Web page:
The Office of the Attorney General and the Human Rights Defenders Coalition (HRDC) are expected to present resolutions guiding post-election demonstrations to the Supreme Court of Appeal.
Last month, Justice Lovemore Chikopa of the Supreme Court issued a 14-day moratorium on demonstrations on the reasons that the demos have not been peaceful. The court told the Attorney General’s office to meet HRDC and find ways of holding peaceful demonstrations.
During the meeting between the two parties on Wednesday, disagreements arose as the government side refused to include a recommendation that advised police to arrest Democratic Progressive Party supporters found harassing protesters.
The proposal was later included after the HRDC threatened to walk out.
From the HRDC side, the group agreed with the proposals made by government except a few which the HRDC described as bad and coming from above.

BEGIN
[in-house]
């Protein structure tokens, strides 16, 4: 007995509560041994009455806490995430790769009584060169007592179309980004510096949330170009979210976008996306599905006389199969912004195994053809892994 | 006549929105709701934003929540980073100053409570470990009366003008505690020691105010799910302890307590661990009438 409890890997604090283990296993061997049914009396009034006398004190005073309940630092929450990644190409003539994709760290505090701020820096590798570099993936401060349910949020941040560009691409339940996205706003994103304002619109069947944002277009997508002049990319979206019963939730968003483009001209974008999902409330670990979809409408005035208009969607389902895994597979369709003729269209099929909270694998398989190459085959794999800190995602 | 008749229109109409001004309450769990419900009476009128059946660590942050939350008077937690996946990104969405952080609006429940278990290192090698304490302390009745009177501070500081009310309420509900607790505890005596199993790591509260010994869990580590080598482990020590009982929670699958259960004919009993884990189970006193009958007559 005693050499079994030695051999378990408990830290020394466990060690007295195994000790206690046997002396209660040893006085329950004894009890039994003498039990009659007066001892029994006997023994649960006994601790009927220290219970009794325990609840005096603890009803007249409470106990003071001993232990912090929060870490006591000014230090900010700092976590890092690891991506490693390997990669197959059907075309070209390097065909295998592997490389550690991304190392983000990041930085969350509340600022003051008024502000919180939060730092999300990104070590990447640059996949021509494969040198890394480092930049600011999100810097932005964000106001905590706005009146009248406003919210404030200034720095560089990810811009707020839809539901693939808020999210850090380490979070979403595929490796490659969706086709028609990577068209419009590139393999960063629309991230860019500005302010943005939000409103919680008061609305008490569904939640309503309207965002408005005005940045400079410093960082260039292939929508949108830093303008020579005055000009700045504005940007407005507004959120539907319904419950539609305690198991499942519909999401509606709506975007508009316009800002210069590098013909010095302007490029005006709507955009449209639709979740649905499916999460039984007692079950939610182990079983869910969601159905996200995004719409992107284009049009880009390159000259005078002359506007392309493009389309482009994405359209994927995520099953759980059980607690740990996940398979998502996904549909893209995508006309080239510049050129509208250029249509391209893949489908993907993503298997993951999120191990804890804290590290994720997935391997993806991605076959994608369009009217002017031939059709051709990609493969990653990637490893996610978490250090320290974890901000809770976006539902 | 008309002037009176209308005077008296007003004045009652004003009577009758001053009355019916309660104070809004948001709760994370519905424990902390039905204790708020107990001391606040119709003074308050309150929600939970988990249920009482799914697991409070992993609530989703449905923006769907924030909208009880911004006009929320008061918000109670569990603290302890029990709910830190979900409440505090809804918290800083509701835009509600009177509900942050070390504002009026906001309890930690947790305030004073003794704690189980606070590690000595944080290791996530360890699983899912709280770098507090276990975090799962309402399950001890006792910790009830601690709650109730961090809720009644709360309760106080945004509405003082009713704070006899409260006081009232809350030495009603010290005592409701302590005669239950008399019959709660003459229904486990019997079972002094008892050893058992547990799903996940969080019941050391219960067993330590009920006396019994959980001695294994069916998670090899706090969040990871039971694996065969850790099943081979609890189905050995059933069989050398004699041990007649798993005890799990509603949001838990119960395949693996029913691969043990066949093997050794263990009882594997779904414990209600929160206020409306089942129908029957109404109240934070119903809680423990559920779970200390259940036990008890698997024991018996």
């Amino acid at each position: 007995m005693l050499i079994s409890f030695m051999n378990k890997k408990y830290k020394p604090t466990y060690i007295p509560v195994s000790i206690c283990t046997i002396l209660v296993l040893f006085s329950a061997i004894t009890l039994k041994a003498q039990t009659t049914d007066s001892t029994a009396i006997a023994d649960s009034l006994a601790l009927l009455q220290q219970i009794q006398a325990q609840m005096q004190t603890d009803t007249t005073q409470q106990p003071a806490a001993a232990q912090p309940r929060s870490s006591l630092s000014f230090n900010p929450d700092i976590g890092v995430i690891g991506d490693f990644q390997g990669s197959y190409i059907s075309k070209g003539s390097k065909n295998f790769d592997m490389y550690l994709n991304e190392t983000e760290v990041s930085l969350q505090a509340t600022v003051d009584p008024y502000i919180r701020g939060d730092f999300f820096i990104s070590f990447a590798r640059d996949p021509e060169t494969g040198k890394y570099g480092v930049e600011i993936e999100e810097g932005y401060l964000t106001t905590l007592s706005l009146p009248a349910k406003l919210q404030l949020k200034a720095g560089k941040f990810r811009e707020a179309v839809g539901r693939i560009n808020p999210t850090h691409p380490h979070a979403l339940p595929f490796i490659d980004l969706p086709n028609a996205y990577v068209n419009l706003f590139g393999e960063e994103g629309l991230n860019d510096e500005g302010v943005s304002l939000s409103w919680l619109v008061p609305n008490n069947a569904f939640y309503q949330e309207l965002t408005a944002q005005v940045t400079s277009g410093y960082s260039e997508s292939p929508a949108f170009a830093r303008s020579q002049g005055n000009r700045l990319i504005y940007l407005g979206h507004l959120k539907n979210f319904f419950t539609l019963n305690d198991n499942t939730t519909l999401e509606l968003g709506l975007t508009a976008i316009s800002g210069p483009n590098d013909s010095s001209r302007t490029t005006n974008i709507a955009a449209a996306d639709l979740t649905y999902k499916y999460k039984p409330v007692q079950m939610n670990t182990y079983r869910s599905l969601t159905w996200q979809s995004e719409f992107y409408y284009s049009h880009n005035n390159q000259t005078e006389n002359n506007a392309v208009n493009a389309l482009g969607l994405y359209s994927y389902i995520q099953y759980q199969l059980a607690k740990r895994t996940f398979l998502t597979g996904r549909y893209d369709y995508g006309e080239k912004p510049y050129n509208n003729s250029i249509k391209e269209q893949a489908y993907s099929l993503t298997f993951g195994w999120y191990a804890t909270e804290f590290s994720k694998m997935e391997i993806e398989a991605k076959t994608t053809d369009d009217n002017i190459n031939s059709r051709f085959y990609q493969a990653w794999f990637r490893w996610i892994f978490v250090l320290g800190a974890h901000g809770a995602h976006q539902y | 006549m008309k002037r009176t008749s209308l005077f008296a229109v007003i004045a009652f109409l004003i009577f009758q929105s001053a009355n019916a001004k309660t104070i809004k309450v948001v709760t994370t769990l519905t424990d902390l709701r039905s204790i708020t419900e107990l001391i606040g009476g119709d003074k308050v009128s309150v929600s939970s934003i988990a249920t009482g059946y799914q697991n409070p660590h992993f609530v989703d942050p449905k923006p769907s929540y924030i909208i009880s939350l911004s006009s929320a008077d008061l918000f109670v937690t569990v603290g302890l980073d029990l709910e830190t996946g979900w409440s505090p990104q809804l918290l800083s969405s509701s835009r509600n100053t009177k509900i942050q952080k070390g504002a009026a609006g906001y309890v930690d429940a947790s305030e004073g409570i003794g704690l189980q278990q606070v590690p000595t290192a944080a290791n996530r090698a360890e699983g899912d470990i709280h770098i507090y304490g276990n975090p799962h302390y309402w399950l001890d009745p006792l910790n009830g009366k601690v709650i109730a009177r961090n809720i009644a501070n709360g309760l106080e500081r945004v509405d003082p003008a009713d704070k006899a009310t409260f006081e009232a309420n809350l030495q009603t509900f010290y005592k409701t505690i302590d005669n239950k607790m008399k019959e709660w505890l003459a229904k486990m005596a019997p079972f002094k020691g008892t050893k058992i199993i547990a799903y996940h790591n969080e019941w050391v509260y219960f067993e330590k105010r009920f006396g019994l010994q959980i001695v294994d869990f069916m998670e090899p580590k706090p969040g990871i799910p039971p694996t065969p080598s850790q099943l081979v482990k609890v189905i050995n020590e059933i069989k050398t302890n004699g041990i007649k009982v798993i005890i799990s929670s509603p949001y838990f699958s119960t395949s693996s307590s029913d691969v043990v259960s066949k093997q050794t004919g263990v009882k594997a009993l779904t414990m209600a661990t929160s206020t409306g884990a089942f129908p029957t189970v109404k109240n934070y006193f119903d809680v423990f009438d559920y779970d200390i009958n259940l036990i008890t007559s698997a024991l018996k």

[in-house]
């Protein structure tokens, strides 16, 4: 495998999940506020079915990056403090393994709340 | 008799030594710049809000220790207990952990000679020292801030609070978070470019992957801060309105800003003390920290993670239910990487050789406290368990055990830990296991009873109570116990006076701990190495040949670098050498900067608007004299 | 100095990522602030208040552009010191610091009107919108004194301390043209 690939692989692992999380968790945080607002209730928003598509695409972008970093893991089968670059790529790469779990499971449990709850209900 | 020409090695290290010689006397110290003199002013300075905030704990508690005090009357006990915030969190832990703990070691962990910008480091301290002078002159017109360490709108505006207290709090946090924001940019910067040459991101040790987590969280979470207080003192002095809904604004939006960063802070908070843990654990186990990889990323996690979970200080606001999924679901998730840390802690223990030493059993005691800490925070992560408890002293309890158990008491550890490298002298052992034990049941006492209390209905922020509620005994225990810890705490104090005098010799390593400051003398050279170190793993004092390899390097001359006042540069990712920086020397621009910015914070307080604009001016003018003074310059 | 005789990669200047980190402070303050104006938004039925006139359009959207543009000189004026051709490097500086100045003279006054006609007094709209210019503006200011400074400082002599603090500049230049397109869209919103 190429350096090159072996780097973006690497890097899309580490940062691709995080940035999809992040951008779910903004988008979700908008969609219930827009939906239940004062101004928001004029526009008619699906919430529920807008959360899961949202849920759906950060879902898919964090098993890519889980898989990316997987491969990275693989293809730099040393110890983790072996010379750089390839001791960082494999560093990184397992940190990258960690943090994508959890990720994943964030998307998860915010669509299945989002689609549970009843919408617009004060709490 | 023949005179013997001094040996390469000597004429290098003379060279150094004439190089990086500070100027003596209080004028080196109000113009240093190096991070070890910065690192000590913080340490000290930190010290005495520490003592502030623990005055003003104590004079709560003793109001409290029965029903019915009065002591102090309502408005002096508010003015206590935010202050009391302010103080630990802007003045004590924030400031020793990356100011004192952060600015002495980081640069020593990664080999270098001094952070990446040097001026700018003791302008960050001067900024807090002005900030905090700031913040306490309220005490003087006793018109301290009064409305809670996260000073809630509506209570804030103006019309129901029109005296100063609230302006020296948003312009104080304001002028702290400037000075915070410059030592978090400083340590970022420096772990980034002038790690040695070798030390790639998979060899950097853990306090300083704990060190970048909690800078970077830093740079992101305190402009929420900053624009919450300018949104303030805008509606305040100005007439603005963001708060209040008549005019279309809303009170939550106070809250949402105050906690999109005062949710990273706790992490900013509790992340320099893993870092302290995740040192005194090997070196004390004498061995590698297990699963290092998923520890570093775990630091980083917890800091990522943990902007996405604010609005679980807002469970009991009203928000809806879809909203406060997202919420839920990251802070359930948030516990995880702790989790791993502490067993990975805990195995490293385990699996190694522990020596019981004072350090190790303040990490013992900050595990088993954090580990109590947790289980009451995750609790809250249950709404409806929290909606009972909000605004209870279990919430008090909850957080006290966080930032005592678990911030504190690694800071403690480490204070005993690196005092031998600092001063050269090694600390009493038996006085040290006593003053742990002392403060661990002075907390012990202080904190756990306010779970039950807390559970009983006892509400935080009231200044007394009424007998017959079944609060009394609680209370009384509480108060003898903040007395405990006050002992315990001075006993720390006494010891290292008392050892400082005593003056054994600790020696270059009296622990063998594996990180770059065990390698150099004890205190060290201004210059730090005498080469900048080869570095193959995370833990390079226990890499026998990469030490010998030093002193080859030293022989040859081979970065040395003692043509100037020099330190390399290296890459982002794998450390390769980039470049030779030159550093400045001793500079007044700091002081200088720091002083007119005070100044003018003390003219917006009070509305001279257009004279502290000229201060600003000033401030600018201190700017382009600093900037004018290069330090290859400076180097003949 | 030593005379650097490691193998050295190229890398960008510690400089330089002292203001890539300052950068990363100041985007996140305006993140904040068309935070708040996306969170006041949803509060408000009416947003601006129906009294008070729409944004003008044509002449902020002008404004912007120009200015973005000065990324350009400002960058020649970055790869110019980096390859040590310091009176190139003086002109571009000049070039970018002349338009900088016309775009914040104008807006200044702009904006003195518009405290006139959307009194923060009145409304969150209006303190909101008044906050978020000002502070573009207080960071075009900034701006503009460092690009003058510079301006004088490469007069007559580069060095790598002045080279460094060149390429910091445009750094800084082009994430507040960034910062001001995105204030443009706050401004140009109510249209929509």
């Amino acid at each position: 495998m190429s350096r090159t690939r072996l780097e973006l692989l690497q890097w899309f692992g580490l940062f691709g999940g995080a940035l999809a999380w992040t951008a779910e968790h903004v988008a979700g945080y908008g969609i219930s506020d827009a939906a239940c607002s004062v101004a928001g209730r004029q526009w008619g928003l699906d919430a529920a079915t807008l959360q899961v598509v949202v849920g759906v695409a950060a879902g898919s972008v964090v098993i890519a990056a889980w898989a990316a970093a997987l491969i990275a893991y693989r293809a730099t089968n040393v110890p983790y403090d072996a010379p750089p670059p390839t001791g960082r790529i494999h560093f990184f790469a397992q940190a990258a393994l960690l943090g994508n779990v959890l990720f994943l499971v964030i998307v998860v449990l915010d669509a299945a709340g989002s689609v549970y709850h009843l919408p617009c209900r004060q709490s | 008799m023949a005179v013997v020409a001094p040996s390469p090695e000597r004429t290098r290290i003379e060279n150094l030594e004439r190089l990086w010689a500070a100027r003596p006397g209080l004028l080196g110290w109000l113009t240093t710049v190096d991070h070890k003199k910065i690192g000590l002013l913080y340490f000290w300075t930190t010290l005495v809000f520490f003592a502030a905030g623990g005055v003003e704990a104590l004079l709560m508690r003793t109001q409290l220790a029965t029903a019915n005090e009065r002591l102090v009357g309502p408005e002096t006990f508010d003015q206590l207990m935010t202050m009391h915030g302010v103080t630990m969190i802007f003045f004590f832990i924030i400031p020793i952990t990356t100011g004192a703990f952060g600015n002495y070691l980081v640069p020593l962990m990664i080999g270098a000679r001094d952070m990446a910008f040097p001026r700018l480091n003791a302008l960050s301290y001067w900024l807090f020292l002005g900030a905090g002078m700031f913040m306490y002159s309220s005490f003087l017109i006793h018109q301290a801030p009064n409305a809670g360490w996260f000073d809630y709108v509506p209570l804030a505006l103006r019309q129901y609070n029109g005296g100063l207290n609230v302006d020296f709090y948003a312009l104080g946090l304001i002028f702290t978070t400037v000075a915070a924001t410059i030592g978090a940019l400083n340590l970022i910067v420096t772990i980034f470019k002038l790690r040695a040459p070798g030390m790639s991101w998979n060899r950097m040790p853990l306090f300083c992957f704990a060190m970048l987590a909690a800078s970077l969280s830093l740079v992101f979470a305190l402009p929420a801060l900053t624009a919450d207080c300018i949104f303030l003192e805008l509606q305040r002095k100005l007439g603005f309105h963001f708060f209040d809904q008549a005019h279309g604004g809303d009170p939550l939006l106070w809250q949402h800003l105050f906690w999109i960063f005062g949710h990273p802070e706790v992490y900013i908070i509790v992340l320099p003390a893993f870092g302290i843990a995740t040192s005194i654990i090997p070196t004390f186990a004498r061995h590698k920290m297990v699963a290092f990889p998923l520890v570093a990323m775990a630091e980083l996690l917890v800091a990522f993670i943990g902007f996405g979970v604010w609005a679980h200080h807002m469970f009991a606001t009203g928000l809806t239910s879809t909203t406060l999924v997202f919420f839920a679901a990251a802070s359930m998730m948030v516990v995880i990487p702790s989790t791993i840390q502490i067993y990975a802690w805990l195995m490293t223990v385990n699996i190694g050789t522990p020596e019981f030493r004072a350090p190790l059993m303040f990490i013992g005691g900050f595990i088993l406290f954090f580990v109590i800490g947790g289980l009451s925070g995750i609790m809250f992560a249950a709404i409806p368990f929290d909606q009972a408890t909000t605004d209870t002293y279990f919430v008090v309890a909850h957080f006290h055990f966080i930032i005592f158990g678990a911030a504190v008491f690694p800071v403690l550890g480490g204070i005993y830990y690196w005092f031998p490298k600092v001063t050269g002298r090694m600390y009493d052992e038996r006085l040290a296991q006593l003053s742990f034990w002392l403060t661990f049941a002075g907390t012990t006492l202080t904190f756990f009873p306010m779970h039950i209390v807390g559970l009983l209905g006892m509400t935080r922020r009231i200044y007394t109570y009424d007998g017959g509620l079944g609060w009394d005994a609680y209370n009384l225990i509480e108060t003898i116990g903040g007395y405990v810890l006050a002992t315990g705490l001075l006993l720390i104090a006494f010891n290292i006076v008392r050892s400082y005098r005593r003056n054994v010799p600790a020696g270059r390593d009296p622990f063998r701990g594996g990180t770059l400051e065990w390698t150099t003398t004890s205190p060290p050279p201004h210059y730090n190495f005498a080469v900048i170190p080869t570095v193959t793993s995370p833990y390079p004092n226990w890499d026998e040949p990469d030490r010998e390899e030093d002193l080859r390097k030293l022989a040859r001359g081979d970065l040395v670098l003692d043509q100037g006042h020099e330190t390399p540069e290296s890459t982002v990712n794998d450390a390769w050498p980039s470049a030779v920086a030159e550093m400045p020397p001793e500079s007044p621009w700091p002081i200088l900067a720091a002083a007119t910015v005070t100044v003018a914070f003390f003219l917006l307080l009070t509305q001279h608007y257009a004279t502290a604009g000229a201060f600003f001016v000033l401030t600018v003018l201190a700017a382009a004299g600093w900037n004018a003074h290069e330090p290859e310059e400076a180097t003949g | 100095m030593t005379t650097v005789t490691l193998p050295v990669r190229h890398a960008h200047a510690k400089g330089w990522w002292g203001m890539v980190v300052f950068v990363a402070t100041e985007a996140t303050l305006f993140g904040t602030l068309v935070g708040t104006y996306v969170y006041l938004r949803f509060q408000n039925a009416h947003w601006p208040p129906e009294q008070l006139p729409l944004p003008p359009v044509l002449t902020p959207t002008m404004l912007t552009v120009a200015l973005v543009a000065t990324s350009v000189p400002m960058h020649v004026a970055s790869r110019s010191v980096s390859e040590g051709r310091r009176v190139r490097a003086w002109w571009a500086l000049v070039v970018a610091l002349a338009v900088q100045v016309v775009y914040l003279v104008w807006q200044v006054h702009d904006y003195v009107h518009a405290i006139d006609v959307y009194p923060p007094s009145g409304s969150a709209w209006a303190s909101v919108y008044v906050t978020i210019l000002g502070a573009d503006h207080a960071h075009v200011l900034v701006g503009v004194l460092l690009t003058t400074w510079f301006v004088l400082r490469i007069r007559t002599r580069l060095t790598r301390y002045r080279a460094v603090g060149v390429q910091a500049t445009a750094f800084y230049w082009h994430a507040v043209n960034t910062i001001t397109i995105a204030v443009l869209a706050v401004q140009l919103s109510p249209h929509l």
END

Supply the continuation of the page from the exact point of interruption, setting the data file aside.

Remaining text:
The HRDC rejected government’s proposal for the grouping to provide marshals equivalent to number of police officers providing security during demonstrations.
The HRDC also said it cannot afford to provide transport to demonstrators following government’s proposal for transport to be provided since violence occurs as protesters are going back home.
The HRDC, however, pledged to ensure that all the people speaking or attending demonstrations should not encourage violence.
In its response on HRDC’s proposals, the government side said as long as HRDC follows all the agreed resolutions on how to conduct demonstrations, then the protests will continue.
Government side, however, failed to respond on the HRDC proposal for the Malawi Defence Force to disarm cadets DPP as the AG’s team argued that it’s difficult for MDF to do so.
HRDC has been organizing the demonstrations demanding the resignation of Malawi Electoral Commission Chairperson Jane Ansah. The group accuses Ansah of mismanaging May 21 tripartite election.